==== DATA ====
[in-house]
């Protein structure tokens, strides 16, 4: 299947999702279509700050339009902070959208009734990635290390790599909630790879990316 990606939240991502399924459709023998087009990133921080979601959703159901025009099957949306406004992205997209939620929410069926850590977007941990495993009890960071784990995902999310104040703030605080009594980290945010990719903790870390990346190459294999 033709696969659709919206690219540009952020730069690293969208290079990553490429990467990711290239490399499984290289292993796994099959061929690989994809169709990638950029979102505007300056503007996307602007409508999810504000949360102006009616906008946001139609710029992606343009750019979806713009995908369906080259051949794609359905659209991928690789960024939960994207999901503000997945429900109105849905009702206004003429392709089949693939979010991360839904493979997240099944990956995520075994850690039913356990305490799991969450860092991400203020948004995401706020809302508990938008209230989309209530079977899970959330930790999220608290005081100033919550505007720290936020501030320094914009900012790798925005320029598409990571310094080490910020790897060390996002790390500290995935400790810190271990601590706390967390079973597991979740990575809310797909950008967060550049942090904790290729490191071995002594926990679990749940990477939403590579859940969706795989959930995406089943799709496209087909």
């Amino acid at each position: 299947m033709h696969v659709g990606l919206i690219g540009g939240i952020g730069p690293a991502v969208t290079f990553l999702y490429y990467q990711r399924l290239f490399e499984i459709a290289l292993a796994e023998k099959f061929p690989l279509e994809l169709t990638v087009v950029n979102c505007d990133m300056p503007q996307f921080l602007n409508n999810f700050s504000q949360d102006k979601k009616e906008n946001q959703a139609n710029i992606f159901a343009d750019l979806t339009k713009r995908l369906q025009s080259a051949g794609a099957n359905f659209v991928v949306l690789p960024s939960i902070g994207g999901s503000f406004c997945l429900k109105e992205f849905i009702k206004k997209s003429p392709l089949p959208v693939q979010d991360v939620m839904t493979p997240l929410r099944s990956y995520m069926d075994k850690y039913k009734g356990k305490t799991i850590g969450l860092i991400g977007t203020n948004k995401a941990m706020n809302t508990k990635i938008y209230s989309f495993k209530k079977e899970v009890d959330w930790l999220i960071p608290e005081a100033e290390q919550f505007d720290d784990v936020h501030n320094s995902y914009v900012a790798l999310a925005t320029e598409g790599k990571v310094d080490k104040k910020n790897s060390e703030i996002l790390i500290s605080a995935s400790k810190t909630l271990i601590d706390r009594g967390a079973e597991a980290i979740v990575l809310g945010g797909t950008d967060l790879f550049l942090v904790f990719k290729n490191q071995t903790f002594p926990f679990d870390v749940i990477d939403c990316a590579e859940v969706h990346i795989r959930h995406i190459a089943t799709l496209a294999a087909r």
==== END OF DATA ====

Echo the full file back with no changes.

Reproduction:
[in-house]
């Protein structure tokens, strides 16, 4: 299947999702279509700050339009902070959208009734990635290390790599909630790879990316 990606939240991502399924459709023998087009990133921080979601959703159901025009099957949306406004992205997209939620929410069926850590977007941990495993009890960071784990995902999310104040703030605080009594980290945010990719903790870390990346190459294999 033709696969659709919206690219540009952020730069690293969208290079990553490429990467990711290239490399499984290289292993796994099959061929690989994809169709990638950029979102505007300056503007996307602007409508999810504000949360102006009616906008946001139609710029992606343009750019979806713009995908369906080259051949794609359905659209991928690789960024939960994207999901503000997945429900109105849905009702206004003429392709089949693939979010991360839904493979997240099944990956995520075994850690039913356990305490799991969450860092991400203020948004995401706020809302508990938008209230989309209530079977899970959330930790999220608290005081100033919550505007720290936020501030320094914009900012790798925005320029598409990571310094080490910020790897060390996002790390500290995935400790810190271990601590706390967390079973597991979740990575809310797909950008967060550049942090904790290729490191071995002594926990679990749940990477939403590579859940969706795989959930995406089943799709496209087909």
């Amino acid at each position: 299947m033709h696969v659709g990606l919206i690219g540009g939240i952020g730069p690293a991502v969208t290079f990553l999702y490429y990467q990711r399924l290239f490399e499984i459709a290289l292993a796994e023998k099959f061929p690989l279509e994809l169709t990638v087009v950029n979102c505007d990133m300056p503007q996307f921080l602007n409508n999810f700050s504000q949360d102006k979601k009616e906008n946001q959703a139609n710029i992606f159901a343009d750019l979806t339009k713009r995908l369906q025009s080259a051949g794609a099957n359905f659209v991928v949306l690789p960024s939960i902070g994207g999901s503000f406004c997945l429900k109105e992205f849905i009702k206004k997209s003429p392709l089949p959208v693939q979010d991360v939620m839904t493979p997240l929410r099944s990956y995520m069926d075994k850690y039913k009734g356990k305490t799991i850590g969450l860092i991400g977007t203020n948004k995401a941990m706020n809302t508990k990635i938008y209230s989309f495993k209530k079977e899970v009890d959330w930790l999220i960071p608290e005081a100033e290390q919550f505007d720290d784990v936020h501030n320094s995902y914009v900012a790798l999310a925005t320029e598409g790599k990571v310094d080490k104040k910020n790897s060390e703030i996002l790390i500290s605080a995935s400790k810190t909630l271990i601590d706390r009594g967390a079973e597991a980290i979740v990575l809310g945010g797909t950008d967060l790879f550049l942090v904790f990719k290729n490191q071995t903790f002594p926990f679990d870390v749940i990477d939403c990316a590579e859940v969706h990346i795989r959930h995406i190459a089943t799709l496209a294999a087909r």